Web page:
8. Temple Court Was Initially Called the Kelly Building

In 1881, Irish developer Eugene Kelly built the current standing structure as a place for offices. The Irish millionaire banker migrated to the United States in 1835, initially pursuing business opportunities in San Francisco and Savannah. He also helped build St. Patrick’s Cathedral, where he is buried at the Lady Chapel today. Benjamin Silliman, Jr. and James M. Farnsworth were the architects. By the time he died, he was worth $630 million, based on nineteenth century standards.

The Kelly Building became “Temple Court” soon after. Why? The new name came from London’s Temple legal district. The renovated building will be called the Beekman Residences, since developers felt people would confusedly associate religious connotations with “Temple Court.”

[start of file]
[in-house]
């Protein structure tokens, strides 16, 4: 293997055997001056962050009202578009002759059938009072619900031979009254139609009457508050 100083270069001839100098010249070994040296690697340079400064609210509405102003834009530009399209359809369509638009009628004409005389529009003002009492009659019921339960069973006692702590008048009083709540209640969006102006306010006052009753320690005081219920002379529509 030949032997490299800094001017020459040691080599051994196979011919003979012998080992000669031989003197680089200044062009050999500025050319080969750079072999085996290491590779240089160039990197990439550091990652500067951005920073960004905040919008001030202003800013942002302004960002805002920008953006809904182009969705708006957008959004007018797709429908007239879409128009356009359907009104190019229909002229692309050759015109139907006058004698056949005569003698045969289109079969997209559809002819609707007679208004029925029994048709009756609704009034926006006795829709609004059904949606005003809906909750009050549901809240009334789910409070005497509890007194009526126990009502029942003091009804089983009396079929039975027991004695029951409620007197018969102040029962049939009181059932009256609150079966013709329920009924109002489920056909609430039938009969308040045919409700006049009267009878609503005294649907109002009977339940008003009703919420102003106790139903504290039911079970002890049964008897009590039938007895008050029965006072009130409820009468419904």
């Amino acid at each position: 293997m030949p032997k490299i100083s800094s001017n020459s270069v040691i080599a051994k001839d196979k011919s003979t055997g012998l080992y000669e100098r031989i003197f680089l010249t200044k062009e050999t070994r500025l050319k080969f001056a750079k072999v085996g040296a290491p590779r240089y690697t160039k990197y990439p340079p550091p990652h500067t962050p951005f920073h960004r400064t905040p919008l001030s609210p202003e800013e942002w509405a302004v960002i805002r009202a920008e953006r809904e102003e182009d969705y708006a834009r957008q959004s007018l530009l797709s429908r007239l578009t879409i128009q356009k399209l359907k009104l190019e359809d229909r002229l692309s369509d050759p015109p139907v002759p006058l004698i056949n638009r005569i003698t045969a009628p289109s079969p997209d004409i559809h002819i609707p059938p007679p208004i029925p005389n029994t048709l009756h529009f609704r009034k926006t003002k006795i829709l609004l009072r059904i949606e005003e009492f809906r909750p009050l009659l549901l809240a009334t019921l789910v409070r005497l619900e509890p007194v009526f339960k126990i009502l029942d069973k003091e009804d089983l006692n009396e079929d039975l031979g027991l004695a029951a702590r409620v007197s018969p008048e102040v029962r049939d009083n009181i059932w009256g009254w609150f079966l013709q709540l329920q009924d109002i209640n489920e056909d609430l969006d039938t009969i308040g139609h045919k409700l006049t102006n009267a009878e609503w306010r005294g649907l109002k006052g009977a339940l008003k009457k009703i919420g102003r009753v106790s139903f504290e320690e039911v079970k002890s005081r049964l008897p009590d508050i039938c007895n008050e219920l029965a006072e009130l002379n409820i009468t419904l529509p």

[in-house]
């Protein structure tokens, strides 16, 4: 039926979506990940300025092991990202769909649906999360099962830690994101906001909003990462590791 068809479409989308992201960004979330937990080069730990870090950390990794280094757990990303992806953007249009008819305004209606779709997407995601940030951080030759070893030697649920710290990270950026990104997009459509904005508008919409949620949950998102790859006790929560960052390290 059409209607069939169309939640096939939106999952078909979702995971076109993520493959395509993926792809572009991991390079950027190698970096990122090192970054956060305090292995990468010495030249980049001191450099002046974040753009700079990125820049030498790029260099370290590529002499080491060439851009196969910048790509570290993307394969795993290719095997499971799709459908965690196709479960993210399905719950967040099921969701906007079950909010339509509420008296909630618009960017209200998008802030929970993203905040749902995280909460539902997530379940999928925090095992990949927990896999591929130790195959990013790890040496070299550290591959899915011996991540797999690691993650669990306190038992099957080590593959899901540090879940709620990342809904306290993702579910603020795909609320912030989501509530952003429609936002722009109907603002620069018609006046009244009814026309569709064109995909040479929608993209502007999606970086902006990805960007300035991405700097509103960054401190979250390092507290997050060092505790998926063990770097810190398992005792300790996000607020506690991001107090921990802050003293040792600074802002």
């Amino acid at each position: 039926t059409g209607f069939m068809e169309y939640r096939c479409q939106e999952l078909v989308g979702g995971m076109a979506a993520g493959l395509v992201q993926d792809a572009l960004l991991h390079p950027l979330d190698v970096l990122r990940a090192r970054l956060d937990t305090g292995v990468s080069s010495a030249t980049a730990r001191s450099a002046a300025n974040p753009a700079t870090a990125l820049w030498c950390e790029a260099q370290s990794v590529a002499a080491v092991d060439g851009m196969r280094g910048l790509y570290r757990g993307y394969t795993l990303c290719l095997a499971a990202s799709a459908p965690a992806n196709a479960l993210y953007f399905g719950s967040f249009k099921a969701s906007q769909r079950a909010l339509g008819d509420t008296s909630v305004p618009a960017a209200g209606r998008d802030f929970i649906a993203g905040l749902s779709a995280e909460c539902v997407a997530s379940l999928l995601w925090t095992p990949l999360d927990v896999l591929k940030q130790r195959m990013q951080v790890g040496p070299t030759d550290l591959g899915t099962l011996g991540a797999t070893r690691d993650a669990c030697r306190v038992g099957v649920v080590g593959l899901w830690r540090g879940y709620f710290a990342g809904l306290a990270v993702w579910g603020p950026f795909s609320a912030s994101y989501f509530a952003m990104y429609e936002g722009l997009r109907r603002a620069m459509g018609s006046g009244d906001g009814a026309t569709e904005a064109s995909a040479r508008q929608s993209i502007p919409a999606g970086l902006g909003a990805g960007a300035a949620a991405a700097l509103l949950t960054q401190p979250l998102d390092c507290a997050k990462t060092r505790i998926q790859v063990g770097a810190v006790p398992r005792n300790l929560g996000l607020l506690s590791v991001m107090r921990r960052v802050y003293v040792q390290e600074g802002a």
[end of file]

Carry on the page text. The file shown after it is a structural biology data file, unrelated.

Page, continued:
7. Temple Court Helped Pioneer the Modern Office Building

By the 1800s, Temple Court had 212 suites rented by a whole range of workers;  lawyers, architects, insurance companies, detectives. Most were occupied by lawyers who used the nearby court buildings. Since 5 Beekman Street is near the court buildings, it made an ideal place for office space. Though office space doesn’t sound too extraordinary, at the time it was a new, developing concept. Since so many work spaces were specialized back then, the idea of having one location with many kinds of businesses in one setting only started emerging.

6. Temple Court Was the First Fireproofed Building of the Pre-Skyscraper Era in NYC